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Thursday, October 12, 2006

T.D. Jakes and Not Easily Broken

Christian fiction can be a difficult thing to write. There are few authors throughout history who have done it well. C.S. Lewis is perhaps the most prominent example of a writer who managed to write great fiction that was strongly theological in purpose. There has also been such writings as Marlowe's Faustus, Dante's Divine Comedy, Tolstoy's Anna Karenina, and Dostoyvesky's Crime and Punishment.

Generally speaking, though, Christian fiction, especially Christian popular fiction falls prey to stereotypes and shallowness. Characters become moral lessons rather than real people. Situations are manipulated to fit a sermon rather than occurring naturally with the themes subtly woven in.

That said, there have been modern Christian authors that I've enjoyed. I grew up reading Catherine Marshall whose novels were tinged with autobiographical memoirs and history. For a long time, I enjoyed Grace Livingston Hill, though eventually all her books started to sound the same and they were rather dated. In His Steps by Charles Sheldon was another book that I treasured.

In more recent years, I've been charmed by the writings of my former journalism professor, Joseph Bentz, in particular his science fiction novel. I was also blown away by Alan David Justice's The Final Bow.

For a long while, though, I've been soured on most Christian fiction writing because it has felt so lifeless or polemic. I won't go near the Left Behind series for reasons theological that are better discussed on a different sort of blog.

Last month I decided to make another foray into Christian fiction with a book written by a minister prominent in both spiritual and political realms. Bishop T.D. Jakes is one of those talented men who when he does something, he does it well. He's a singer who has been nominated for a Grammy, a bestselling novelist, and the minister of a large and growing church. A highly intelligent and educated man, he began college at age 15 and eventually earned a bachelor's, masters, and a doctorate.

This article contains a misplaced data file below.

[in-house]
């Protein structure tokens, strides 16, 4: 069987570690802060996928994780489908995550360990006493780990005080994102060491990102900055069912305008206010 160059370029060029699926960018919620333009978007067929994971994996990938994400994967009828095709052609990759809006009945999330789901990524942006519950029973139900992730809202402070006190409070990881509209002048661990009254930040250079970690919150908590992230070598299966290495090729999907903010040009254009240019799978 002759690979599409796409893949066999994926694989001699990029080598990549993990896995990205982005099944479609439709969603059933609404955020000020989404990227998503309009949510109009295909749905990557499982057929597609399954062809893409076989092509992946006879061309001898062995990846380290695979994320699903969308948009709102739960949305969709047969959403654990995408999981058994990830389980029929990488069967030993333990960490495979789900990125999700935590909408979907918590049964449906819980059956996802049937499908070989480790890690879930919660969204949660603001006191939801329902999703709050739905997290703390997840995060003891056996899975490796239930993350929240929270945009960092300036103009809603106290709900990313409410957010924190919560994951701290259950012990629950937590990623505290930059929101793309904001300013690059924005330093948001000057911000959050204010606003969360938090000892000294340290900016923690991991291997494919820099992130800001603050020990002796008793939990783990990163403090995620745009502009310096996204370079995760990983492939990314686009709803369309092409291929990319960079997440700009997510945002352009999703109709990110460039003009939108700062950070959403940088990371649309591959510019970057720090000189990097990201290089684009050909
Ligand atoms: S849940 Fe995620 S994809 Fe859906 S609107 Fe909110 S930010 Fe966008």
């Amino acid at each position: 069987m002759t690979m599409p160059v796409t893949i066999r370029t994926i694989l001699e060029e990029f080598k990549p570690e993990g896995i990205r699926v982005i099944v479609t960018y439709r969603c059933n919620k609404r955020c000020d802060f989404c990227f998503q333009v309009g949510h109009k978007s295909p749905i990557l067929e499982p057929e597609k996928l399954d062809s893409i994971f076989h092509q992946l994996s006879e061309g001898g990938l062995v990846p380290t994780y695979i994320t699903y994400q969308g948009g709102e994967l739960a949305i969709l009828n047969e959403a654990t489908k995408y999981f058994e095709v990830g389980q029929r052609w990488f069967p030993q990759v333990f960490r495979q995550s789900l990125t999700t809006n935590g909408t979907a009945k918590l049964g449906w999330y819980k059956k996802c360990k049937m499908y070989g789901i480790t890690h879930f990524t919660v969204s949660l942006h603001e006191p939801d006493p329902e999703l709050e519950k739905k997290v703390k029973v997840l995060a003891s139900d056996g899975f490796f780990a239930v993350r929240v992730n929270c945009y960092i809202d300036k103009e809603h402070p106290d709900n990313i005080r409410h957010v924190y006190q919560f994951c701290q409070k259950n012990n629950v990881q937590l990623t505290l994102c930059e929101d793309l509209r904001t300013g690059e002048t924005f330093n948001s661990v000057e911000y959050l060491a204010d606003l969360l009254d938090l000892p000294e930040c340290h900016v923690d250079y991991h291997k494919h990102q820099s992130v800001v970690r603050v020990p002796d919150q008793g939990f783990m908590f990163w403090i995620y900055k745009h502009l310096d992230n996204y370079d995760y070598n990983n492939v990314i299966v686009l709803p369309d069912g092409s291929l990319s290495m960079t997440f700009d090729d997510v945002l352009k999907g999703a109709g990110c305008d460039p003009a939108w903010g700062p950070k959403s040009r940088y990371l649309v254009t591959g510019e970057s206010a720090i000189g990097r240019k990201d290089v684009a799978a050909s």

His novel, Not Easily Broken, was an enjoyable read. It's not something that will stand shoulder-to-shoulder with the greats mentioned in the first paragraph of this entry, but it was entertaining and explored issues that face married couples. While it is in no way a life-changing book, neither would I hesitate to pick up another one of Jakes' books.

Here is an excerpt from the review at Book Help Web:

T.D. Jakes is a man who knows his audience and writes directly and unapologetically for them. His latest book, Not Easily Broken, is a novel sure to appeal to Promise Keepers, Dobson devotees, and evangelical Christians everywhere.

Would that more books written for that audience could be done with the skill and sensitivity that T.D. Jakes shows.

Not Easily Broken is the story of a marriage. When the book opens, the marriage is 15 years old and Clarisse and Dave aren't exactly in a cozy, comfortable place. Neither, though, are they in a terrible place. Rather, they have failed to nurture their marriage and find themselves increasingly at odds with one another. Clarisse wants Dave to be more ambitious and supportive of her career; Dave wants Clarisse to understand him better and to let him protect her and help her the way he wants to. Dave wants kids; Clarisse is certain it's a trick to destroy her career.

Amidst this uneasy tension, they are in a car accident which leaves Clarisse's leg badly broken. She drops deep into depression and pushes away all of Dave's attempts to help her. He grows increasingly frustrated and then gives up trying. Matters compound when he connects with a single mom, Julie, Clarisse's physical therapist. What starts out as a mentoring relationship with her son grows into an attraction.

Not Easily Broken takes a tender look at a marriage and the difficulties a marriage can have. Jakes takes the readers through detailed sessions with both the physical therapist and the family therapist, accurately capturing the emotions and reservations that the characters feel. He's also able to communicate some important truths about relationships and interdependence without sounding preachy.


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